There is absolutely no doubt that the tag of insurtech is rather hot in the investment world. In H1 2019 itself there is more investment on insurtech deals than the whole year 2017. There appears to have been no peaking-out or slowing down over the last 4-5 years! (1) This article has my reflection and insights on the constituents of insurtech, a snapshot of the Nordic insurtech situation and the prospects in the near future.
What is Insurtech?
Insurtech as a term is commonly used to describe any sort of steps that companies participating in the insurance value chain take towards digitization and automation. However, in order to make educated investment bets, both from the incumbent insurer’s perspective as well as from the challenger’s perspective, it is imperative to distinguish insurtech from technology innovations or simply new companies in the insurance space.
In the same context it needs to be clarified that being an insurtech or securing internal funding from an incumbent or getting access to funds from investors is simply the 1st step. It means that a few people believe the idea, the business logic and are willing (and in the classical sense- write-off) to invest. In order to be successful, the business model as well as the technology choices need to prove successful in the market.
Digitization lies at the heart of convergence between traditional insurance, new technology and business innovations (4). Karl Heinz Passler writes that traditional insurance business and its digitization are all about converting paper-based thinking to digital format (5). Thus, insurtech is about inventing new paradigms without the shackles of paper-based thinking by leveraging technology and business model innovations.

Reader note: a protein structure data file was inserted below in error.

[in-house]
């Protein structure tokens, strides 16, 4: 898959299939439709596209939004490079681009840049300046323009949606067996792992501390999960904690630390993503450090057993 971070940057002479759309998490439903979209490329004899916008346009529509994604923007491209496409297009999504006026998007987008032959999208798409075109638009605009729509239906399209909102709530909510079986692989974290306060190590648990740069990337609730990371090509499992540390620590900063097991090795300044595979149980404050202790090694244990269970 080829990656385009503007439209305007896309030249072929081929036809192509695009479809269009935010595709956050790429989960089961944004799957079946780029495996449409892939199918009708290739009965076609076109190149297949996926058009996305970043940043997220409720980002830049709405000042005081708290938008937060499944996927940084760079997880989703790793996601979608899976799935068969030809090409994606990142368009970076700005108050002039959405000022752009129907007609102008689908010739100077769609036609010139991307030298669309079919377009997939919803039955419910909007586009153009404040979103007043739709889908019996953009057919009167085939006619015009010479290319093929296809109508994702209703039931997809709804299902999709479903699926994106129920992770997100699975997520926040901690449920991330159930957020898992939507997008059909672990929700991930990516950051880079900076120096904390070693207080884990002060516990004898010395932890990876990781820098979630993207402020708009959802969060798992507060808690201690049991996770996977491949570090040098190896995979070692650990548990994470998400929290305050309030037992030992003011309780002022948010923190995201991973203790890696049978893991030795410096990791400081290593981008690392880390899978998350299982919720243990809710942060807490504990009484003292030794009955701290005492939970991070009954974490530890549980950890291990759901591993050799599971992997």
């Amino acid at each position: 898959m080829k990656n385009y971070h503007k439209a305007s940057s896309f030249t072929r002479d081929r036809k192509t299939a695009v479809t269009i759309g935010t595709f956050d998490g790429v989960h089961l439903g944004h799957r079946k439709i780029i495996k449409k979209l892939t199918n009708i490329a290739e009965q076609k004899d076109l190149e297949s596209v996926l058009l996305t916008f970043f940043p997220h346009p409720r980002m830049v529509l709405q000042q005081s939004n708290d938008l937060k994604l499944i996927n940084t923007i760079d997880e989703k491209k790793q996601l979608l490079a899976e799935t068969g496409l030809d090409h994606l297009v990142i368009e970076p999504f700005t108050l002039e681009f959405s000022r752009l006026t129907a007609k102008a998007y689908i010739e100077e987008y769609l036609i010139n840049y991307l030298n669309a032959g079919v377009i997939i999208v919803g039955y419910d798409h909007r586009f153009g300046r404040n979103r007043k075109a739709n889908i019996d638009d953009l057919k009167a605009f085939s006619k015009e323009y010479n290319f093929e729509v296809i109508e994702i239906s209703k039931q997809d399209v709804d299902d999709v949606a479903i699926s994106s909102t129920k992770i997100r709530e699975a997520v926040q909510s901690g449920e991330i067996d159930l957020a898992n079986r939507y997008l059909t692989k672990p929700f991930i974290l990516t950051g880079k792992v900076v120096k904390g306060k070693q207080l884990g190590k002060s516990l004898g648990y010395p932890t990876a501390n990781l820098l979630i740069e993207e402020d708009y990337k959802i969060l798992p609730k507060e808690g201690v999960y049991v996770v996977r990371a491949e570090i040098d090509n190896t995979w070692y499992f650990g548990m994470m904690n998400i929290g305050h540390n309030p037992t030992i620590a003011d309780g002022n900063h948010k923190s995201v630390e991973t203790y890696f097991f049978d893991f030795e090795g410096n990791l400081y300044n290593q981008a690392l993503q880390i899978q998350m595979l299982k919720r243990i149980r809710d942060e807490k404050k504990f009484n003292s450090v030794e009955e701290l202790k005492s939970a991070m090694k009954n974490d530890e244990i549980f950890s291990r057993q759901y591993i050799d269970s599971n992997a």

1: Credit- Karl Heinz Passler
The insurtech journey in the Nordic context is relatively in infancy stage. It is more common to see incumbent insurers investing in digitizing paper-based systems or modernizing obsolete technology stacks. It is also common for incumbents to honestly believe that the digitization or IT modernization initiatives are insurtech. I have personally been in CXO level meetings where homegrown IT systems being built over decades are perceived as insurtech or digital start-ups! In reality these are simply standard hygiene efforts of maintaining updated IT systems and catering to the need of making business processes available in digital format.
On the other hand, it is also common to see start-ups and MGAs offering pure digital experiences to the customers and promising the lowest costs - which they can because of relatively low overheads of maintaining decaying IT legacy. With small business footprint, it is possible to run the business logic on shared systems provided by the risk underwriter and excel on a laptop. This reality is about cutting costs, working with wafer-thin margins in order to replicate the services that the incumbents offer with a single differentiator - less cost.
Both these approaches are fine and both make money - today; no complaints there! However, whether a simple digitization approach will create enough differentiation to build a sustainable business for the future remains a question mark. In both cases there is a glaring gap: the lack of technology innovation as well as business innovation.
Insurtech situation in the Nordics
Even though pureblood insurtech is not common yet, it is heartening to see the first indicators of the future to come. One such example is Hedvig in Sweden. It has all the elements of a try insurtech: 1. Digital first 2. Leverages technology innovations for core business processes & 3. Business model innovation of using surplus money for social good. Another good example comes from Denmark with Undo, a Tryg company kickstarted as a greenfield start-up initiative. Undo too has the requisites for being a true insurtech. It is 100% digital with user journeys imagined from a mobility perspective by personalising granular insurance for young people.